You’re making reasonable-sounding distinctions, and let me say that I was not equating transnational adoption with immigration. However, there are significant similarities between them. What struck me was the absolute, unlimited character of the moral principle that Lydia was articulating. As long as there are any children anywhere in the world who would personally benefit from being adopted by an American couple, they should be adopted. With the open immigration advocates it’s a similar absolute moral principle: as long as any prospective immigrant in the world can personally improve his lot by coming to America, he should be allowed to come. (Or, as Bush sometimes put it, in economic rather than moral terms, so long as there are any prospective immigrants anywhere in the world who can undersell an American for a job, he should be allowed to come.) It becomes America’s responsibility to look out for the comparative well being of every person on earth. The principle is that America exists to transform itself for the sake of others (or for the sake of the economy).

Of course, the way adopted children enter and become part of America is different from the way immigrants come, and the numbers are very different. Nevertheless, if a major part of this historically white European country changes into a nonwhite population, whether by immigration or adoption, then it becomes a different country in myriad negative ways. Nonwhites by and large do not identify with the historic American nation. In order to have a country in which everyone fits, everything historically particular about America but be redefined out of existence, and replaced by universal democratic ideas and diversity. I stand for the principle that America must remain a white majority country that feels a continuity with its own history and the history of the West. That cannot be maintained if the country becomes nonwhite.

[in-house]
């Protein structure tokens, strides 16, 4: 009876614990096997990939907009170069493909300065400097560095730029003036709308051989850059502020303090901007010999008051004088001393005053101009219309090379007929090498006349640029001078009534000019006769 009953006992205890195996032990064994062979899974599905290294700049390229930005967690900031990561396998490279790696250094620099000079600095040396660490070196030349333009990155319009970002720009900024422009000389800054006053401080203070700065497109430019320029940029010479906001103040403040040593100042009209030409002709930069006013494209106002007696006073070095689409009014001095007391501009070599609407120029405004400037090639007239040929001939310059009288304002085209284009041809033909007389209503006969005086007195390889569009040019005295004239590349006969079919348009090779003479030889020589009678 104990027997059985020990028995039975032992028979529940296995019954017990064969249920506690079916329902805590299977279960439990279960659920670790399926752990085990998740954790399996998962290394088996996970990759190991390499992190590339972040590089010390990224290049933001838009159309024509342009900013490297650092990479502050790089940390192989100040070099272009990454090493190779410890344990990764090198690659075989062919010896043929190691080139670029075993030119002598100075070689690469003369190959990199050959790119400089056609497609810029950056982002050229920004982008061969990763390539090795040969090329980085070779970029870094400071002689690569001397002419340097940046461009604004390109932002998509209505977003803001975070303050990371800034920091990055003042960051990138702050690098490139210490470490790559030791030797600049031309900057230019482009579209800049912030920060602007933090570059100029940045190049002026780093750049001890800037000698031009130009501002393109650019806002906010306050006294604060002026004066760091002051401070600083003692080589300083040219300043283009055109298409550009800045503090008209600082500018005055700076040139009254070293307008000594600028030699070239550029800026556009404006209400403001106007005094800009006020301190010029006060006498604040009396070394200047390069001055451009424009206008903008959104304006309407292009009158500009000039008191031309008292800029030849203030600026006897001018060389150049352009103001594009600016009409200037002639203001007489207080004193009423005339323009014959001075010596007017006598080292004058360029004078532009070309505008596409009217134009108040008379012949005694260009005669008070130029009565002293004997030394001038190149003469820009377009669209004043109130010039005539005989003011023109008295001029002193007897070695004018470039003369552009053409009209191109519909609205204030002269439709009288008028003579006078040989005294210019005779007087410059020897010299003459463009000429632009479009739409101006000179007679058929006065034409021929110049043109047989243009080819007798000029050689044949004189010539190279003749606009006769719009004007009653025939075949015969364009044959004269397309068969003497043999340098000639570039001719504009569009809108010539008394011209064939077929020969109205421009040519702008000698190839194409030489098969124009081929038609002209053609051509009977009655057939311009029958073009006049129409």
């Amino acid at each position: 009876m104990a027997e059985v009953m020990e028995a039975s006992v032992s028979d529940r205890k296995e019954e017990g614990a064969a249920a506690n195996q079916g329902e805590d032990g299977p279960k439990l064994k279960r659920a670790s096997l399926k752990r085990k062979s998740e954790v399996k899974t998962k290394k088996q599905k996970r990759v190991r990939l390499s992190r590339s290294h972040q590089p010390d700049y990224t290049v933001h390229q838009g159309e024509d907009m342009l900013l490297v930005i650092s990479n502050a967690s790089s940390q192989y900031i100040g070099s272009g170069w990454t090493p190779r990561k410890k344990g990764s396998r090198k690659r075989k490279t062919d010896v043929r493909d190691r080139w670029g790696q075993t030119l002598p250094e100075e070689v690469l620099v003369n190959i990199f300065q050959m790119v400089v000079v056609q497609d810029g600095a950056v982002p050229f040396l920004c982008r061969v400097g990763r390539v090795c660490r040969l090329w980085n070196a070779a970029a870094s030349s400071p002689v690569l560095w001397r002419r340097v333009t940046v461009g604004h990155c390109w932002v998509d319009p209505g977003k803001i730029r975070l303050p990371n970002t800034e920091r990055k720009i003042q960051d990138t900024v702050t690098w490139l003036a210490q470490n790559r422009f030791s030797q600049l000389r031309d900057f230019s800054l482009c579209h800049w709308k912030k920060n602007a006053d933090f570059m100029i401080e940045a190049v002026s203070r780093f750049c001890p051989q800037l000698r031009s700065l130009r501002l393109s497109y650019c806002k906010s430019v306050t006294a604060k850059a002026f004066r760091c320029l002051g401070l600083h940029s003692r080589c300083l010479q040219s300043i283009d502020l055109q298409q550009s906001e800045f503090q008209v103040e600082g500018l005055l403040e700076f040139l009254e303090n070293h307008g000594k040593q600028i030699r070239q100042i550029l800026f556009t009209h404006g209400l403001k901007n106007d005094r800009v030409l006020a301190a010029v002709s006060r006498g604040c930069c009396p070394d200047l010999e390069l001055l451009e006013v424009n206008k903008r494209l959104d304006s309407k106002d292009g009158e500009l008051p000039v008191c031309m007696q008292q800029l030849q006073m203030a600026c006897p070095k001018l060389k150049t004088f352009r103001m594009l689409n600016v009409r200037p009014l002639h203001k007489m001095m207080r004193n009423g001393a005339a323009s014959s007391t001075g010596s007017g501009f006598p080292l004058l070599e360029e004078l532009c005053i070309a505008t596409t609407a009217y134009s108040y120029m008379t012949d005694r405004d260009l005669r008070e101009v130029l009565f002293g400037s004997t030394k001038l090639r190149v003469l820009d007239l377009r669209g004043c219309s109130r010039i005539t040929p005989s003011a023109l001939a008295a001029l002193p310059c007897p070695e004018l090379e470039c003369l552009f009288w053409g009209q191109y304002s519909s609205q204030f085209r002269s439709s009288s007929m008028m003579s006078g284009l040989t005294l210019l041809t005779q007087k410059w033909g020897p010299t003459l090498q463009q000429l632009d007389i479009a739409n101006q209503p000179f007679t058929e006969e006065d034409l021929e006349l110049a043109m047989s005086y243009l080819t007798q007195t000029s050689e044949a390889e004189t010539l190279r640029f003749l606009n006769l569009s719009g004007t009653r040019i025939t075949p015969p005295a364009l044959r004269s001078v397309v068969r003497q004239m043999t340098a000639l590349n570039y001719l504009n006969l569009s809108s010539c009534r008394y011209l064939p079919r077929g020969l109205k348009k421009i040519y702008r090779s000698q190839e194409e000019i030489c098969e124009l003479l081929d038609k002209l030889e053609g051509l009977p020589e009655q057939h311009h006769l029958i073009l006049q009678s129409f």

Also, it’s not just American and Western identity I’m speaking of. I also say that the white race is a value in itself that ought to be preserved. And I don’t understand white people who feel no admiration, love, loyalty, and sense of identity and membership in the white race, which is our race and the race that created our civilization. To me, the widespread absence of such feelings among white people today, their readiness to let the white race lose control over its own countries and cultures and disappear from history, is deeply, shockingly immoral.

Jordan (the pen name of a long time commenter) writes:

Laura Wood is a keeper, isn’t she? I wish more American women were like her, but that’s not going to happen anytime soon. She is willing to tackle the big questions head on, without fear, bless her. The BIG question I have for her is: what is in it for white European-American women of today to become “race-conscious”? Right now they have the law on their side, complete freedom, equality (they are actually doing better then men economically, especially if you just look at the under-30s crowd), opportunity, and, best of all, enough remains of traditional culture that they at the same time can completely drop out of the rat race and decide to be mothers and stay at home without, unlike men, any loss of cultural and social status. To top it all off, they are also tops on the beauty scale, with men of all races agreeing that they are the most beautiful of women. Really, given those facts on the ground, why would white women fight for a return to traditionalism?

Hannon writes:

This is a portion of a comment I left at 4W:

This issue may be a fleeting concern in the scheme of real world affairs but it is philosophically cogent, as the responses and comments here suggest. The racial and cultural aspects have been addressed in this thread already … but then it struck me—this is like the proposition nation in reverse.

I should have elaborated on that a little. If the bare idea of America and her values is something the rest of the world craves, as the neocons tell us unceasingly, then we must do whatever we can to export it to them. The mirror image imperative of this is to bring or invite whomever we can to America so they can partake of those same values which are tragically “missing” in their home countries.

Either way the message is the same: The USA is the greatest and we will make sure foreigners have the opportunity to engage, regardless of how different their culture is from ours, so that the disparities and iniquities of life can be finally subdued.

Posted by Lawrence Auster at November 17, 2009 12:57 AM | Send